Between 10,000 and 20,000 Russian citizens now live there; the number is uncertain since many of the residents do not live there permanently but work in shifts. They of course would strongly resist the islands’ return, but so would many other Russians, who recall surrounding so much potential Russian territory in the early 1990s in the vain hopes of ending Russia’s alienation from the West.

Russian politicians regularly burnish their nationalist credentials by stressing their opposition to returning the islands.

Since any compromise settlement would experience extensive criticism from nationalist politicians, Russian and Japanese leaders typically have found it easier to stand firm on principle regardless of the high opportunity costs—notably, the lack of a formal peace treaty and the discouraging of potential investors and other business deals due to the increased uncertainty—they incurred.

While reaffirming both countries’ interest in a settlement, Foreign Minister Lavrov noted in 2007 that, “It is important that the eventual solution be something acceptable for the public and parliament of both the countries.”

Deputy Foreign Minister Georgy Kunadze less diplomatically explained that, “I cannot think of any Japanese government that is strong enough to drop these demands all together, and I cannot think of any Russian government which is crazy enough just to give away the islands.”

Economic and military considerations also discourage Moscow from accepting a loss of the islands.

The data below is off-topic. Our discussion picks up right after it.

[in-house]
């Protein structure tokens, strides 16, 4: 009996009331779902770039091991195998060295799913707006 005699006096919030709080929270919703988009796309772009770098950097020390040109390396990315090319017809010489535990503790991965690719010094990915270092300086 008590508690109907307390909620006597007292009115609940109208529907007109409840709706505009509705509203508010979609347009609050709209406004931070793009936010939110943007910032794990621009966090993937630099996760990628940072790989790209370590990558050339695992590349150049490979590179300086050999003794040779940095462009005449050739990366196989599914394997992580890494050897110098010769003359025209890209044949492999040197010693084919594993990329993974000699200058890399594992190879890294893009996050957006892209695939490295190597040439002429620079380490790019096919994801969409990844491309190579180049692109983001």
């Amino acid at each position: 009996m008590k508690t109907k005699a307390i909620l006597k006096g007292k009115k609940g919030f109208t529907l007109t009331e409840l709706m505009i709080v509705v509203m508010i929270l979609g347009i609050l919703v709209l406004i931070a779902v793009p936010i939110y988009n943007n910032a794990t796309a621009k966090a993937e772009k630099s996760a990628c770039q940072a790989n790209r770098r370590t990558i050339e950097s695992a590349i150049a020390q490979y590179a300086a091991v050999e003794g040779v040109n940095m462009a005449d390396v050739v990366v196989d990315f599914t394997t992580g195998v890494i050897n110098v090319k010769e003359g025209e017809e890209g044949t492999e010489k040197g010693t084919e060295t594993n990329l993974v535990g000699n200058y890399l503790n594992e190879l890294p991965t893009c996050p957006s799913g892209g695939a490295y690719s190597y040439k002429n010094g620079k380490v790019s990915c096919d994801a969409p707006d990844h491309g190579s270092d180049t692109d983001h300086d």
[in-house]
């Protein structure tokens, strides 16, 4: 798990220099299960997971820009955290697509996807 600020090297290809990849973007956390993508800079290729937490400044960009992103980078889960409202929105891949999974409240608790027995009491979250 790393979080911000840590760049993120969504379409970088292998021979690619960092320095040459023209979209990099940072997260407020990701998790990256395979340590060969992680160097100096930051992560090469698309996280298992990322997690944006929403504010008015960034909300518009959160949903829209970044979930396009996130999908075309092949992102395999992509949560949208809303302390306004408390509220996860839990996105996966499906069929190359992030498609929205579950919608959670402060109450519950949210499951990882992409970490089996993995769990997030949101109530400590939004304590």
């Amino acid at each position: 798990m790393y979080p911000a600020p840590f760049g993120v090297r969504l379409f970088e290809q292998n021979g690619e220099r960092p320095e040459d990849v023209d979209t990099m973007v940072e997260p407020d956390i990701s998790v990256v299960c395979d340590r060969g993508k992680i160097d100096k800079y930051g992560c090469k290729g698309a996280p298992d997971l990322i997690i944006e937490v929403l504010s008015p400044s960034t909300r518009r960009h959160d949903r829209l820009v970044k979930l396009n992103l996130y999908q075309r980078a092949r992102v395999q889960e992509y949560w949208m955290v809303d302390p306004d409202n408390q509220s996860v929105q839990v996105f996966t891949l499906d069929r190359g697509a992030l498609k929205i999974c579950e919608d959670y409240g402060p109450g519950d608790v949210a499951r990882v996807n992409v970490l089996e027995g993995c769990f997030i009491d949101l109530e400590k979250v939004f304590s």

These territories are surrounded by rich fishing grounds as well as what are thought to be valuable natural resources, including underwater oil and gas deposits. Russian ships regularly detain Japanese sailors who attempt to fish in the waters surrounding the disputed islands, charging them with violating Russia’s maritime boundaries.

In August 2007, a Russian coast guard ship killed a crew member of a Japanese fishing boat with a warning shot aimed at the vessel. The Russian government has invested millions of dollars to develop the islands’ civilian infrastructure as well as to construct facilities there.

A foreign military presence on the islands could threaten Russia’s Pacific Fleet, which sails through their straits as it leaves and enters its home port of Vladivostok. Conversely, the Russian forces on the islands prevent foreign navies from entering the Sea of Okhotsk, where Russia’s strategic submarine fleet conducts its patrols rather than in the high seas, where they would be more vulnerable to detection and attack.

The Russian Navy plans to deploy its newest Yury Dolgoruky-class strategic submarines with its Pacific Fleet when the Delta-3 submarines currently there retire during the next few years.

Prestige and emotional considerations further complicate efforts to achieve a settlement.

The Japanese have repeatedly expressed their anger regarding the way in which the Soviet government exploited Japan’s imminent surrender in 1945 to seize the islands, as well as the manner in which the Soviets forced hundreds of thousands of Japanese to engage in forced labor in Siberia following the war.

Meanwhile, Soviet propaganda glorified the islands’ seizure as symbolic of Moscow’s proud victory in the great war of liberation against fascism in the 1940s.